• providing innovative staff training, professional development opportunities, and support for a diverse staff who are loyal to their distinct roles at the institution.

Measures of Success

At an appropriate interval after joining the University of Tennessee, Knoxville, the items listed below will initially define success for the new Director, Student Counseling Center.

  • The director will have analyzed, contributed to, and defined plans and goals that are best practices for the department and campus moving forward.
  • The director will have created a plan to address the increased volume of students requesting services.
  • The director will have maintained a proactive, highly visible, well-respected, and established leadership presence on campus and this leadership presence will have been credible, collegial, collaborative, and positively received.
  • The director will have advanced the diversity, equity, and inclusion goals for the department.
  • The director will be a highly valued contributor to the student life division and its goal to provide the daily services that students need to thrive.
  • The staff reporting to the director will feel supported and valued, and be defined as a strong, highly functioning, well-regarded, and resilient team that works with synergy and shared provision of service.


Qualifications and Characteristics

The successful candidate will have a doctoral degree in Counseling or Clinical Psychology from an American Psychological Association (APA) accredited program, completion of internship program, and a minimum of five years of post-doctoral experience providing mental health services with at least three years of experience in a supervisory or administrative position are required. Candidate must be a licensed psychologist and eligible for licensure in the State of Tennessee. Preferred qualifications include previous experience working with psychiatric medication services and experience with electronic health record systems.

Additional skills required include: strong communication, interpersonal, and organizational skills; demonstrated ability to deal effectively with all constituents (students, faculty, administration, university staff, and other members of the campus and surrounding community); demonstrated presentation skills (oral and written); demonstrated ability to positively and effectively lead and facilitate campus and community partnerships; ability to plan, organize, and coordinate multiple projects simultaneously; experience providing crisis intervention; and demonstrated commitment to the principles and cultural humility-based counseling and leadership principles.

Additional capabilities and attributes identified as important by UTK stakeholders include the following:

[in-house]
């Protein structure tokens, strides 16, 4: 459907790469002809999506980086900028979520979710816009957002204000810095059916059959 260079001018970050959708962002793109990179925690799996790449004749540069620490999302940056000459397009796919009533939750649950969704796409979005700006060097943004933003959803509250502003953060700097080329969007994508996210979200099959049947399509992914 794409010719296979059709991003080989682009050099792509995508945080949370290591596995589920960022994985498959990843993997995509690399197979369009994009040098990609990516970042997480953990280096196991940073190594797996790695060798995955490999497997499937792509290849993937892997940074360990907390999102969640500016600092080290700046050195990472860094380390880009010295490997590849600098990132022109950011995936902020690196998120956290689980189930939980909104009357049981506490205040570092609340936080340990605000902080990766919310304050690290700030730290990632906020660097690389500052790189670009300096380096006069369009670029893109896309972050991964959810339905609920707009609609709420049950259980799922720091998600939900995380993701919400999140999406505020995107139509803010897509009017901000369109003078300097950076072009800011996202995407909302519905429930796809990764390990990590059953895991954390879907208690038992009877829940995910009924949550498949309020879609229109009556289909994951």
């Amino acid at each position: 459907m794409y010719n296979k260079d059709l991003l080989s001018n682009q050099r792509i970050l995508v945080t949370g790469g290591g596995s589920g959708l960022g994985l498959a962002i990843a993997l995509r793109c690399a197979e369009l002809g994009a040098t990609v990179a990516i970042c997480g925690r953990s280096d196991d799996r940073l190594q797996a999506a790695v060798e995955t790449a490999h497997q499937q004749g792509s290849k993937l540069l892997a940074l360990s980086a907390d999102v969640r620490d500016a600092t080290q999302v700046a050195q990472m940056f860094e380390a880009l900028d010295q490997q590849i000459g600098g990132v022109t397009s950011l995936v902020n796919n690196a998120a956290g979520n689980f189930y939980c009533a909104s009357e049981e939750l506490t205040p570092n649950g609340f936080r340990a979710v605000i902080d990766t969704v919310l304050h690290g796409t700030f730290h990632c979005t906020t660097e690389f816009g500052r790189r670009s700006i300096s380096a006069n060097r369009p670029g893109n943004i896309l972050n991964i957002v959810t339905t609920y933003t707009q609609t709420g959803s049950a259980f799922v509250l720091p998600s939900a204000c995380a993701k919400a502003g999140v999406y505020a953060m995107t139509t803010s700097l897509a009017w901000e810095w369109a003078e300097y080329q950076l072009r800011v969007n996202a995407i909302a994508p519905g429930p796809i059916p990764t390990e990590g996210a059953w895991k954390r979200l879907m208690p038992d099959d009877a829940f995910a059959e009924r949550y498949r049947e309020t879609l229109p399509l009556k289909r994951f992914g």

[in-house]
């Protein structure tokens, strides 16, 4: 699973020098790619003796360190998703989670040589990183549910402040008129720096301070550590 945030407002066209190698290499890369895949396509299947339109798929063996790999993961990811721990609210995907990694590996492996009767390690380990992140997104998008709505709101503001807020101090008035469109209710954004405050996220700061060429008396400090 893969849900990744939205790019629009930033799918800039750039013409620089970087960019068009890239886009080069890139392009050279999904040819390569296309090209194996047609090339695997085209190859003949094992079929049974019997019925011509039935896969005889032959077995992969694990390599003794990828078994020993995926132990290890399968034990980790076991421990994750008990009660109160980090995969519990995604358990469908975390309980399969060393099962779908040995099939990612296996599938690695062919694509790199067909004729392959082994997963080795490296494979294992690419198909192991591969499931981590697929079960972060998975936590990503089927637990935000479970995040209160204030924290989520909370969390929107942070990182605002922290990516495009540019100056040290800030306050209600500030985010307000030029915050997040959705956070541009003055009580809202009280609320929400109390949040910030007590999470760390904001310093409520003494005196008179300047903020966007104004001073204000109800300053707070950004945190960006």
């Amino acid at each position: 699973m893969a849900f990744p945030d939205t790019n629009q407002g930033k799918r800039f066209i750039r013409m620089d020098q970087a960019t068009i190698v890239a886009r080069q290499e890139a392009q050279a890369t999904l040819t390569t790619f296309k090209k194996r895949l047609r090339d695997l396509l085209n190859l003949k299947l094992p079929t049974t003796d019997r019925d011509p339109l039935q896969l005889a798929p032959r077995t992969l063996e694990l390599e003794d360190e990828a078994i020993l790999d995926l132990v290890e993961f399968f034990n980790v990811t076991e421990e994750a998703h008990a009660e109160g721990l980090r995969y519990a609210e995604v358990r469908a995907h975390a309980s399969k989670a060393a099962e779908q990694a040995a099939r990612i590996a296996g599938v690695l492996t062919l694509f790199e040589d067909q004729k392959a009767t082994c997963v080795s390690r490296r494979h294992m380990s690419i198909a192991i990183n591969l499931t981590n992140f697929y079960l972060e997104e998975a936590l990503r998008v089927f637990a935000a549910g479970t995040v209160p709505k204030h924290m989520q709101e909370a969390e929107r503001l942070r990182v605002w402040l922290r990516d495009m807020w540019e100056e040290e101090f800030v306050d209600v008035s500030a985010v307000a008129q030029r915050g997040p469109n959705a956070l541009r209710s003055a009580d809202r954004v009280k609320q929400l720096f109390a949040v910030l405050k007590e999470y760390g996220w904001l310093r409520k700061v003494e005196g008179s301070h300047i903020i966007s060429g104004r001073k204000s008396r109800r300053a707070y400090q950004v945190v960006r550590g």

• articulate a sophisticated understanding of current student mental health trends and best practices;
  • demonstrate a commitment to diversity, equity, and inclusion;
  • be a collaborator who is able to work with administration, faculty, staff, and students;
  • possess a demeanor that can remain calm and focused in crisis management;
  • have a high level of emotional intelligence, empathy, and concern for others, including the ability to navigate controversy with civility and respect;
  • be approachable, visible, and engaged in all facets of university life;
  • be able to generate innovative solutions to complex problems;
  • be a leader who can get in front of trends and issues related to student mental health;
  • possess a communication style that builds trust, collaboration, and encourages team building;
  • be a partner with faculty and staff for student academic success.

Institution & Location

Overview of the Student Counseling Center

The University of Tennessee (UT) Student Counseling Center (SCC) is the University’s primary facility for personal counseling, psychotherapy, and mental health outreach and consultation services for students.

The mission of the SCC is to promote the psychological, educational, and social well-being of the students of the University of Tennessee and to help prepare students to be productive members of a global society.

Along with therapy services, they also provide pre-professional training to students in the UT Counseling Psychology Ph.D. program, as well as to doctoral interns from school across the country.

SCC connects to the Vol community through community intervention programs. This may be tabling events with campus partners, presenting QPR or skill-building workshops, or providing consultation to university departments.

Leadership of the division

Jill Zambito, Assistant Vice Chancellor for Student Life

Dr. Jill Zambito serves as the Assistant vice chancellor for student life, overseeing the following offices: Center for Health Education and Wellness, RecSports, Student Conduct and Community Standards, Student Counseling Center, Student Disability Services, and the Student Health Services.

Jill most recently served as the director of student involvement and leadership development at Northern Illinois University. Prior to this position, she served as the director of off-campus and non-traditional student services from 2007-2011. She previously worked at North Central College as the director of student activities and orientation (2003-2007). She has a Doctorate of Education from Northern Illinois University, a Master of Science in Education in Student Affairs in Higher Education from Colorado State University, and a Bachelor of Arts in Speech Communications and Spanish from Baldwin-Wallace College.